I'd guess in the same light if r@h problem scenarios can fit those *special cases* such as multiplying 10,000 x 10,000 square matrices AVX/AVX2 (SIMD) may turn out to be a significant advantage. And if the square matrices dimensions are even larger, possibly the high end GPUs may show (very) significant performance gains over CPU, but at a cost of much higher power consumption (e.g. 200-300 watts just on the GPU cards itself)
but as it stands, i'd think the 'problem' would need a possibility to be expressed as 'multiplying large square matrices'. not all problems are that simplified and some have if-then-else dependencies and yet others the next iteration of a 'small' problem depends on the results of the previous iteration, that makes it probably 'impossible' to vectorize
there is of course, the additional efforts to study and make those efforts which may be non-trival
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Message 80811 - Posted: 31 Oct 2016, 9:06:29 UTC - in response to Message 80809.  

and for apps like r@h, it needs to run on a large number of platforms some (many) do not have AVX let alone AVX2. we'd not want the app to 'crash' on those platforms simply because they don't have AVX/AVX2. Hence, such optimizations is a compromise of sorts, the same program may need to have both (AVX) optimised codes and non-optimised codes.


No problem, 2 apps, updated scheduler recognizes correctly the cpu and sends the right app.
I think, to start, SSE3 will be enough....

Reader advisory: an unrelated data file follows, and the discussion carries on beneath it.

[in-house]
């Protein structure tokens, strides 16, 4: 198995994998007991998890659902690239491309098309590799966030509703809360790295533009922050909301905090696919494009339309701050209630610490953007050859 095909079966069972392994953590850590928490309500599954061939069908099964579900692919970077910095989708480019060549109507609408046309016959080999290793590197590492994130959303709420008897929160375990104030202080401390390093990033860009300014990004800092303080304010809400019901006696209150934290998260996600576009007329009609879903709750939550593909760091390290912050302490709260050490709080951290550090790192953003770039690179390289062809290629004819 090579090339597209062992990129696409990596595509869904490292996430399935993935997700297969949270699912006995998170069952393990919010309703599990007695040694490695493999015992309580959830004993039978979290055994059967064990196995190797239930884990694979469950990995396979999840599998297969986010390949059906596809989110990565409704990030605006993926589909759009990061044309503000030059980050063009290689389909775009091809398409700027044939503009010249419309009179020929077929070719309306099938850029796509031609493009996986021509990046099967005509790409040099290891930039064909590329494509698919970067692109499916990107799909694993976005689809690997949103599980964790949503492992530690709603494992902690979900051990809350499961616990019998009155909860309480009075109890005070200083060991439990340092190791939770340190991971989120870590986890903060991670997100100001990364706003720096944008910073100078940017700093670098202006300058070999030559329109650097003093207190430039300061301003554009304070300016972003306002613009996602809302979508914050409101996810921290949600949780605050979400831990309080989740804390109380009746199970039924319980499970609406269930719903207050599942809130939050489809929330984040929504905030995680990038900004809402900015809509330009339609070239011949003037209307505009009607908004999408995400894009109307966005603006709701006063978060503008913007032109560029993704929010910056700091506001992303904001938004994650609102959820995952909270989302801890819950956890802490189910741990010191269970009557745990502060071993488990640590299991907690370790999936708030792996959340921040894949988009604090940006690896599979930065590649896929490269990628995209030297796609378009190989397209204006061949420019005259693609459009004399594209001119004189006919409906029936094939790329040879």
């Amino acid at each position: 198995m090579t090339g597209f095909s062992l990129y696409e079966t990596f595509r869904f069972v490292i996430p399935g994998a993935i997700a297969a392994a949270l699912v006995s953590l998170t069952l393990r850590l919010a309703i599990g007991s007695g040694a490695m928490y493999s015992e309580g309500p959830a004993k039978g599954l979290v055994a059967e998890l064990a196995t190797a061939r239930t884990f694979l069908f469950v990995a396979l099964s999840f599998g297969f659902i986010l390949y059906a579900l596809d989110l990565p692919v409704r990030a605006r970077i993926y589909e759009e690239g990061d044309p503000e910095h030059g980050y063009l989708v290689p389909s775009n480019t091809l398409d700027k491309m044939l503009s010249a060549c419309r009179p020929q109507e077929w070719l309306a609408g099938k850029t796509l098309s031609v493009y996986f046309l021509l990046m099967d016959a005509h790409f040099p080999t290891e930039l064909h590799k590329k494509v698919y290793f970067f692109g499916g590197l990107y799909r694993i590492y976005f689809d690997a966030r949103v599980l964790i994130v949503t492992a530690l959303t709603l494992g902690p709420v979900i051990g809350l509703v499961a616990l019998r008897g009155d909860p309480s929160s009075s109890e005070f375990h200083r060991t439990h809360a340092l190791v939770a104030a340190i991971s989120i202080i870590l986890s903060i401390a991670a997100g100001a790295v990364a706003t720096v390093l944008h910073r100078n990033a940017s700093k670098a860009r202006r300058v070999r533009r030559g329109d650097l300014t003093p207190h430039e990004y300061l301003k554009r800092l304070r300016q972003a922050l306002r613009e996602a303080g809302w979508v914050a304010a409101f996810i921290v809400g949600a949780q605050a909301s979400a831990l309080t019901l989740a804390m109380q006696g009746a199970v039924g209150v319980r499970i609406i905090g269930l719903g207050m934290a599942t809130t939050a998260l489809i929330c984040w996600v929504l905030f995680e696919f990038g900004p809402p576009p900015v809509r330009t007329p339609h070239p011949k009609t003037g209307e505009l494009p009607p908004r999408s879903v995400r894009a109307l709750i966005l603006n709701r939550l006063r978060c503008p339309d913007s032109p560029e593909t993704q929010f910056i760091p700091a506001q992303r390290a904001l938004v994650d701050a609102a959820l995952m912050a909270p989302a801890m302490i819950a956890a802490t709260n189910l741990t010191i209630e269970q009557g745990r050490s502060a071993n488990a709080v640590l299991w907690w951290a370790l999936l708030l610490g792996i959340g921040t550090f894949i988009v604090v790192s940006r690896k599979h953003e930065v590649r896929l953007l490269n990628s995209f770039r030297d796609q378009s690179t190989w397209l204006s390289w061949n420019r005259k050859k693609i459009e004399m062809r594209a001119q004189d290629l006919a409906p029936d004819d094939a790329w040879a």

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Message 80812 - Posted: 31 Oct 2016, 9:37:27 UTC
Last modified: 31 Oct 2016, 10:05:39 UTC

same avxtest as 2 post earlier, run the subroutines 1000 times each. the results are much closer. it shows that the GCC/G++ optimised codes are pretty much as good as hand optimised codes. GCC/G++ may not 'catch all' cases of loops and do those optimizations, especially for 'real world' problems where it isn't all this simple to 'unroll' the loops.

> ./avxtest 
avxtest
result: 30, 70, 110, 150
Loop: 103224
result: 30, 70, 110, 150
AVX: 100612
> ./avxtest 
avxtest
result: 30, 70, 110, 150
Loop: 107428
result: 30, 70, 110, 150
AVX: 108980
> ./avxtest 
avxtest
result: 30, 70, 110, 150
Loop: 111144
result: 30, 70, 110, 150
AVX: 108093
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Message 80813 - Posted: 31 Oct 2016, 9:50:32 UTC - in response to Message 80811.  
Last modified: 31 Oct 2016, 10:08:02 UTC


No problem, 2 apps, updated scheduler recognizes correctly the cpu and sends the right app.
I think, to start, SSE3 will be enough....


the other issue though, is that it seemed it isn't quite possible (yet) for boinc to distribute apps based on cpu 'architecture' (i.e. has SSE, AVX, AVX2, FMA etc), it seemed currently what's possible is 32 bits or 64 bits. yup going 64 bits esp for Windows platform (which today is 32 bits) would likely see some gains.

A 'hybrid' app (for SSE/AVX or none) is possibly more appropriate, because distributing apps is its own 'logistics' issue. just that a hybrid app depends on compiler capabilities and if the compiler can't do it on its own, it may need to be 'hand tuned'
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Message 80814 - Posted: 31 Oct 2016, 15:01:51 UTC - in response to Message 80813.